# A trivial question about Covariance

I'm just learning about Covariance and encountered something I don't quite understand.

Assume we have two random variables X and Y, where the respective joint-probability function assigns equal weights to each event.

According to wikipedia the Cov(X, Y) can then be caluculated as follows:

$${\displaystyle \operatorname {cov} (X,Y)={\frac {1}{n}}\sum _{i=1}^{n}(x_{i}-E(X))(y_{i}-E(Y)).}$$

What confuses me is the fact, that they sum only over $$x_i$$ and $$y_i$$; $$i=1,...,n$$ , but not $$x_i$$ and $$y_j; \;i=1,...,n$$ $$j=1,...,m$$ , thus many possible combinations are not calculated. In other words if we look at each calculated combination individually, we only get a $$n*1$$ matrix, instead of a $$n*m$$ matrix.

Can anyone explain this (I suppose it's rather obvious but I just don't see the reason at the moment).

• Maybe this helps. Lets say you are interested in the relationship between height and weight in people. Covariance could give an indication of this relationship. In this case I am interested if someone with a larger height weighs more, or less. This means that I am interested in the relationship between the height and weight of each individual person, over all persons. I am not interested in the relationship between person A s weight and person B height. Hence, in the calculation both features should stem from the same observational unit, a person. The $i$ designates a particular person. – spdrnl Mar 11 '17 at 17:05
• I was typing something along these lines, but I erased it now, because the prior comment summarizes it well. – Antoni Parellada Mar 11 '17 at 17:06

The idea is that the possible outcomes in your sample are $i=1, \ldots, n$, and each outcome $i$ has equal probability $\frac{1}{n}$ (under the probability measure that assigns equal probability to all outcomes that you appear to be using). You have $n$ outcomes, not $n^2$.

To somewhat indulge your idea, you could compute:

$$\operatorname{Cov}(X,Y) = \sum_i \sum_j (x_i - \mu_x) (y_j - \mu_y) P(X = x_i, Y = y_j )$$

Where:

• $P(X = x_i, Y = y_j) = \frac{1}{n}$ if $i=j$ since that outcome occurs $1/n$ times.
• $P(X = x_i, Y = y_j) = 0$ if $i \neq j$ since that outcome doesn't or didn't occur.

But then you'd just have:

$$\sum_i \sum_j (x_i - \mu_x) (y_j - \mu_y) P(X = x_i, Y = y_j ) = \sum_i (x_i - \mu_x) (y_i - \mu_y) P(X = x_i, Y = y_i )$$

Which is what the original formula is when $P(X = x_i, Y = y_i ) = \frac{1}{n}$.

You intuitively seem to want something like $P(X = x_i, Y = y_j ) = \frac{1}{n^2}$ but that is seriously wrong.

## Simple dice example (to build intuition):

Let $X$ be the result of a roll of a single 6 sided die. Let $Y = X^2$.

Recall that a probability space has three components: a sample space $\Omega$, a set of events $\mathcal{F}$, and a probability measure $P$ that assigns probabilities to events. (I'm going to hand wave away the event stuff to keep it simpler.)

$X$and $Y$ are functions from $\Omega$ to $\mathcal{R}$. We can write out the possible values for $X$ and $Y$ as a function of $\omega \in \Omega$

$$\begin{array}{rrr} & X(\omega) & Y(\omega) \\ \omega_1 & 1 & 1\\ \omega_2 & 2 & 4 \\ \omega_3 & 3 & 9 \\ \omega_4 & 4 & 16 \\ \omega_5 & 5 & 25 \\ \omega_6 & 6 & 36 \end{array}$$

We don't have 36 possible outcomes here. We have 6.

Since each outcome of a die is equally likely, we have $P( \{ \omega_1) \}) = P( \{ \omega_2) \}) = P( \{ \omega_3) \}) = P( \{ \omega_4) \}) = P( \{ \omega_5)\}) = P( \{ \omega_6) \}) = \frac{1}{6}$. (If your die wasn't fair, these numbers could be different.)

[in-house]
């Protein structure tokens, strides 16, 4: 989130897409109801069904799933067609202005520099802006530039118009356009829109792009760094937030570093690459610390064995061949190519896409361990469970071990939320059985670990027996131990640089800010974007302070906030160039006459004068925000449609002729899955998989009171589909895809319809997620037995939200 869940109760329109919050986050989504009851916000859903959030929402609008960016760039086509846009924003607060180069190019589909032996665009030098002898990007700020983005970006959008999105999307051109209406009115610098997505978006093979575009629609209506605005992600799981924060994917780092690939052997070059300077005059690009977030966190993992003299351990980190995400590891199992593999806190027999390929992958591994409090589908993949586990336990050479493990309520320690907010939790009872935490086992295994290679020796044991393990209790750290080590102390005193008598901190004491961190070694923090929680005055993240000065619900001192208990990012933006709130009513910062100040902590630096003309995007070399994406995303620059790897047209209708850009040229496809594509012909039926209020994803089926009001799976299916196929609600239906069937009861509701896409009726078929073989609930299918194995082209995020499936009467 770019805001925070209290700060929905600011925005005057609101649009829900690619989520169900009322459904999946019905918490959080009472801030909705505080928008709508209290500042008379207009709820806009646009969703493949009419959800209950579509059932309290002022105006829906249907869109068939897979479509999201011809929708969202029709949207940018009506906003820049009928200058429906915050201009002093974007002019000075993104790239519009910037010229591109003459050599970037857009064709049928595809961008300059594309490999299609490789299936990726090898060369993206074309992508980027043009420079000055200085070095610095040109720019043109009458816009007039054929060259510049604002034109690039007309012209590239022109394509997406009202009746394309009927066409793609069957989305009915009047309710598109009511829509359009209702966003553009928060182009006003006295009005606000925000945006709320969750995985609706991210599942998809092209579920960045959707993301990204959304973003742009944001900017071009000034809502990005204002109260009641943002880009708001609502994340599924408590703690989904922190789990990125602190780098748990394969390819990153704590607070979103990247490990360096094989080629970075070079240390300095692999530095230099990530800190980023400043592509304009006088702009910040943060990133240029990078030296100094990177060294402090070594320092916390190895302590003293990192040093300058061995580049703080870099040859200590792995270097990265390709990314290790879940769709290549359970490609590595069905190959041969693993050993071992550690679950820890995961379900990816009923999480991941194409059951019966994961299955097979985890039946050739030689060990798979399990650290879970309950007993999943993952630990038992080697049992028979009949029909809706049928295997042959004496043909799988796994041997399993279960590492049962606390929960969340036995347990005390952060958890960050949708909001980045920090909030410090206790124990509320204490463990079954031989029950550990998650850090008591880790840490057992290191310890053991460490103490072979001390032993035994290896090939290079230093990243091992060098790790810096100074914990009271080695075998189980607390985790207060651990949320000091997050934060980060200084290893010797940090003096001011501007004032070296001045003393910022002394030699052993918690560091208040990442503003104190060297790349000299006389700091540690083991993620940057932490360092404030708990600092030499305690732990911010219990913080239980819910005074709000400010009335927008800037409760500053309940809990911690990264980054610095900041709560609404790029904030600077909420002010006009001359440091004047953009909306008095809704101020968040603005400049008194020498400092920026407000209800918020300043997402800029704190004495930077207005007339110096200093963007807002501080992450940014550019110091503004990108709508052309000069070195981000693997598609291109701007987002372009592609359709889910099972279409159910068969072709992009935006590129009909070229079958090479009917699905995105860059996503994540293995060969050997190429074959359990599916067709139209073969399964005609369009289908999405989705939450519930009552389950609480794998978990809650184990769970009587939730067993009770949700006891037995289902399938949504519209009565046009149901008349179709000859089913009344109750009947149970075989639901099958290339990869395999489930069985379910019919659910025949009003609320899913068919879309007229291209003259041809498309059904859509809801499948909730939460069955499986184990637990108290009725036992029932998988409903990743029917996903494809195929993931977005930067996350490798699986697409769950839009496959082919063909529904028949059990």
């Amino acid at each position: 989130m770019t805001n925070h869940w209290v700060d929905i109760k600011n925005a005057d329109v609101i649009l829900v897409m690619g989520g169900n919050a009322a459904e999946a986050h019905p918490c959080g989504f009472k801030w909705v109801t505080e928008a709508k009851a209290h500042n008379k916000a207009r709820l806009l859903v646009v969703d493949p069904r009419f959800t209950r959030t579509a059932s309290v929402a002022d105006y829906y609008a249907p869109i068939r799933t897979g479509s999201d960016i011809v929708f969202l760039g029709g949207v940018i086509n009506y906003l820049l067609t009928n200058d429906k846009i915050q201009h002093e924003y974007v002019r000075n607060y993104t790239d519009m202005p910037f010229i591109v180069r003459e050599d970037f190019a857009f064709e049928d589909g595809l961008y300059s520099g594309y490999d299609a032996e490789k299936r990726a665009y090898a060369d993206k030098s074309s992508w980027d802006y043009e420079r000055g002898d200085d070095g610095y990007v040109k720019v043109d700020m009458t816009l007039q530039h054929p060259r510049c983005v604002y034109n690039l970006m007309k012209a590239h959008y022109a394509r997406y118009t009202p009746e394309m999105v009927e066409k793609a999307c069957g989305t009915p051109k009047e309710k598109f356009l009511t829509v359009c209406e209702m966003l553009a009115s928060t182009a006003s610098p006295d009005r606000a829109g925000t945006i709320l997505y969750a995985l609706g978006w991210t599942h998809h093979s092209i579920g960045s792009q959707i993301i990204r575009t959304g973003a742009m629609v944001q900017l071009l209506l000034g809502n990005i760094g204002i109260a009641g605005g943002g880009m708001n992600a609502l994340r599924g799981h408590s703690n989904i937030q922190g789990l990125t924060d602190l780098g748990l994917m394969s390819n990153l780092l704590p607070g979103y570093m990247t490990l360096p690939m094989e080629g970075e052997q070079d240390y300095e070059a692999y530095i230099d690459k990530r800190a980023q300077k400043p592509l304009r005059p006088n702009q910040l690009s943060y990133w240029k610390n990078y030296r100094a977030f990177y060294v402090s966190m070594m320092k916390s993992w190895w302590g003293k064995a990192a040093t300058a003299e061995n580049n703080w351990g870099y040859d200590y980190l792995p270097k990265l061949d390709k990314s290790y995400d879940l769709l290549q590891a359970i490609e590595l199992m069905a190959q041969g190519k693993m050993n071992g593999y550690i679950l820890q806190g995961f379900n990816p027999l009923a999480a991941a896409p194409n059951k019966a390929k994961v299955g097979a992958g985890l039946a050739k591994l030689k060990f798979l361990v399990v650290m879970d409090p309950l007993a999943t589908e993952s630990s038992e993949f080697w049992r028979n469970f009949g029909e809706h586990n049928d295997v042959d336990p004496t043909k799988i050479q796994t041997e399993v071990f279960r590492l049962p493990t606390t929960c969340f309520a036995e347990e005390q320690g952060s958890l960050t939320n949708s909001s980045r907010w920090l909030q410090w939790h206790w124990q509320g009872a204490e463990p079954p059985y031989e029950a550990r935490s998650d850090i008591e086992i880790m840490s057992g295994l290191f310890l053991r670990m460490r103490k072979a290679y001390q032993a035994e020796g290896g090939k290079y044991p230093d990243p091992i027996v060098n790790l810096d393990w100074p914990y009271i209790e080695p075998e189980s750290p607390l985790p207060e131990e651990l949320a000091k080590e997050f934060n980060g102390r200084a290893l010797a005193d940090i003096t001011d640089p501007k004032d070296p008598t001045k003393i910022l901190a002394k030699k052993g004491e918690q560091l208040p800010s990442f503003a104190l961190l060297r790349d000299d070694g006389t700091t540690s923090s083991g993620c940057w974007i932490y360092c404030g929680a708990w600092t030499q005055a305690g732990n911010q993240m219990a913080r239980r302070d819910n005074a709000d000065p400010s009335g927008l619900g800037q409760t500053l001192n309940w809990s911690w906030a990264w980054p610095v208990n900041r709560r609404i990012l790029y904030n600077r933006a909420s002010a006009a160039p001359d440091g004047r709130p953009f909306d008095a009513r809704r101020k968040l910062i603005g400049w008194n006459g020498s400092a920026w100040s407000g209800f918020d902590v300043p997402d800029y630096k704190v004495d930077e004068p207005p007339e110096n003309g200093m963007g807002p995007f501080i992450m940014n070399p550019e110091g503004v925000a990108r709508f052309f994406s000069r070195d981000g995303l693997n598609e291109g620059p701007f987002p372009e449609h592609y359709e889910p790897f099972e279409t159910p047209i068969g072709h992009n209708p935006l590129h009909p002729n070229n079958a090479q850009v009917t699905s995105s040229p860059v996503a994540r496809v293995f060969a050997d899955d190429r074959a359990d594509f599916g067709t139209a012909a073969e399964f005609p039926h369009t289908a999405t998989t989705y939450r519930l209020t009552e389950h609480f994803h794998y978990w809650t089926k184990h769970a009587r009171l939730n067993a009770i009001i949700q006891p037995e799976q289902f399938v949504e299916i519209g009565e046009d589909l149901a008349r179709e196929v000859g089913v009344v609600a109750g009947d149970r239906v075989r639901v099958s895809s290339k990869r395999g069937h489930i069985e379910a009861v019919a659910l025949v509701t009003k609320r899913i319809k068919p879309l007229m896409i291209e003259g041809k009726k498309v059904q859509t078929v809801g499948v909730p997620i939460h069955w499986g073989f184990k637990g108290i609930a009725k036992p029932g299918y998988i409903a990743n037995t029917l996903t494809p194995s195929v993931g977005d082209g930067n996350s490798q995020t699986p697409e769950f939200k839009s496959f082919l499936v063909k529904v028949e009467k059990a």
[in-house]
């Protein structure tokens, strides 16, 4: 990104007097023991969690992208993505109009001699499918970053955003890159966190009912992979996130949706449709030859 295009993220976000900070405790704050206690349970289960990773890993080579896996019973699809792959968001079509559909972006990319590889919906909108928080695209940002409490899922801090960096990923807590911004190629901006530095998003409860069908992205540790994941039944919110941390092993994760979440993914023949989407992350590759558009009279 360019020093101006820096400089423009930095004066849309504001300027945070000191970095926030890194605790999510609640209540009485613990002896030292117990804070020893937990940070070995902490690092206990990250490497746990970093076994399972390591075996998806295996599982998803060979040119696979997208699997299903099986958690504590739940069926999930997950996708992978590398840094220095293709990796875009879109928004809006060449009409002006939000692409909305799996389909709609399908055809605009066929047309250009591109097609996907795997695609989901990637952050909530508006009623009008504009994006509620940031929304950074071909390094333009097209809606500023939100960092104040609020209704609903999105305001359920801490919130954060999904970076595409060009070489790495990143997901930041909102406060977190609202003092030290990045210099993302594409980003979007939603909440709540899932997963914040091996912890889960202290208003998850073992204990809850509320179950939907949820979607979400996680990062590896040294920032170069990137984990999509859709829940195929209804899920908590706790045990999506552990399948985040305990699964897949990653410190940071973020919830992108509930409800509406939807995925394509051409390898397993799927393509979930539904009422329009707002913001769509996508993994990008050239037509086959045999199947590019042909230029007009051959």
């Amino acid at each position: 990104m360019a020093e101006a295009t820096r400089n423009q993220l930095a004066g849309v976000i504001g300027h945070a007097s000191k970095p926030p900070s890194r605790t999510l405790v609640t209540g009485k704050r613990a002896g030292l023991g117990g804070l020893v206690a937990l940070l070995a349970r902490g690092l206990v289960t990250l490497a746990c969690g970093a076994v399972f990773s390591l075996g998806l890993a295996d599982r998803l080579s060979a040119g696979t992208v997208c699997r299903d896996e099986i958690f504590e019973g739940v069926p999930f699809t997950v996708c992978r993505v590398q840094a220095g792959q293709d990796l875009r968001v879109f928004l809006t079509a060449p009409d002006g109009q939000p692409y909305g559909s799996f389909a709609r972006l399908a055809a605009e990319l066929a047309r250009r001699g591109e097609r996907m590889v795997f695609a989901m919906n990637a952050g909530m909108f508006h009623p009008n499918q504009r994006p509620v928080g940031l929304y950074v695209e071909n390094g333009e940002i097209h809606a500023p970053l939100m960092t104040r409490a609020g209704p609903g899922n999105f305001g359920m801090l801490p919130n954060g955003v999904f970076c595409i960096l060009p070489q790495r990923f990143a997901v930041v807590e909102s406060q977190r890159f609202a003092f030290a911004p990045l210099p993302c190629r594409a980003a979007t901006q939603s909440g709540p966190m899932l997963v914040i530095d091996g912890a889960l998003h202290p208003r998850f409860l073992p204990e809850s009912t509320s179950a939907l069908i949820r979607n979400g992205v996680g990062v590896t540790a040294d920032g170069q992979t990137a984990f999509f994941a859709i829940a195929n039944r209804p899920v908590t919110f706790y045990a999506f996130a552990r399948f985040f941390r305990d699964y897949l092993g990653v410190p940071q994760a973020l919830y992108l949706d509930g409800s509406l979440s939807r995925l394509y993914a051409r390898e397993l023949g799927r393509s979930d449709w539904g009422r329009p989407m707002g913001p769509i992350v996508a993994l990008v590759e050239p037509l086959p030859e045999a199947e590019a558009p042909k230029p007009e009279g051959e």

### What's the mean of $X$?

\begin{align*} \operatorname{E}[X] = \sum_{\omega \in \Omega} X(\omega) P( \{ \omega \} ) &= 1 \frac{1}{6} + 2\frac{1}{6} + 3 \frac{1}{6} + 4 \frac{1}{6} + 5 \frac{1}{6} + 6 \frac{1}{6}\\ &= \frac{7}{2} \end{align*}

### What's the mean of $Y$?

\begin{align*} \operatorname{E}[Y] = \sum_{\omega \in \Omega} X(\omega) P( \{ \omega \} ) &= 1 \frac{1}{6} + 4\frac{1}{6} + 9 \frac{1}{6} + 16 \frac{1}{6} + 25 \frac{1}{6} + 36 \frac{1}{6}\\ &= \frac{91}{6} \end{align*}

### What's the covariance of $X$ and $Y$?

\begin{align*} \sum_{\omega \in \Omega} \left(X(\omega) - \frac{7}{2}\right)\left( Y(\omega) - \frac{91}{6}\right) P( \{ \omega \} ) &= \left( 1 - \frac{7}{2} \right)\left( 1 - \frac{91}{6} \right) P(\{\omega_1\}) + \left( 2 - \frac{7}{2} \right)\left( 4 - \frac{91}{6} \right) P(\{\omega_2\}) + \left( 3 - \frac{7}{2} \right)\left( 9 - \frac{91}{6} \right) P(\{\omega_3\}) + \left( 4 - \frac{7}{2} \right)\left( 16 - \frac{91}{6} \right) P(\{\omega_4\}) + \left( 5 - \frac{7}{2} \right)\left( 25 - \frac{91}{6} \right) P(\{\omega_5\}) + \left( 6 - \frac{7}{2} \right)\left( 36 - \frac{91}{6} \right) P(\{\omega_6\}) \\ &\approx 20.4167 \end{align*}

Don't worry about the arithmetic. The point is that to calculate $\operatorname{Cov}\left(X , Y\right) = \operatorname{E}\left[(X -\operatorname{E}[X])(Y - \operatorname{E}[Y]) \right] = \sum_{\omega \in \Omega} \left(X(\omega) - \operatorname{E}[X]\right)\left( Y(\omega) - \operatorname{E}[Y]\right) P( \{ \omega \} )$ you sum over the 6 possible outcomes $\omega_1, \ldots, \omega_6$.

The possible outcomes in your sample are $i=1\, \ldots, n$. Those are the outcomes you should sum over.
• @meow So one common situation that occurs is if you have two independent random variables $X$ and $Y$. Then you can construct the sample space for the joint distribution as the Cartesian product of the two sample spaces. The joint probability $P(X=x,Y=y)$ would equal to the product of the individual probabilities $P(X=x)P(Y=y)$. Then you would get a $\sum_i \sum_j$ type situation where $P(X,Y) = P(X)P(Y)$. (Of course, in this situation, the covariance would automatically be zero because $X$ and $Y$ are independent.) – Matthew Gunn Mar 12 '17 at 0:18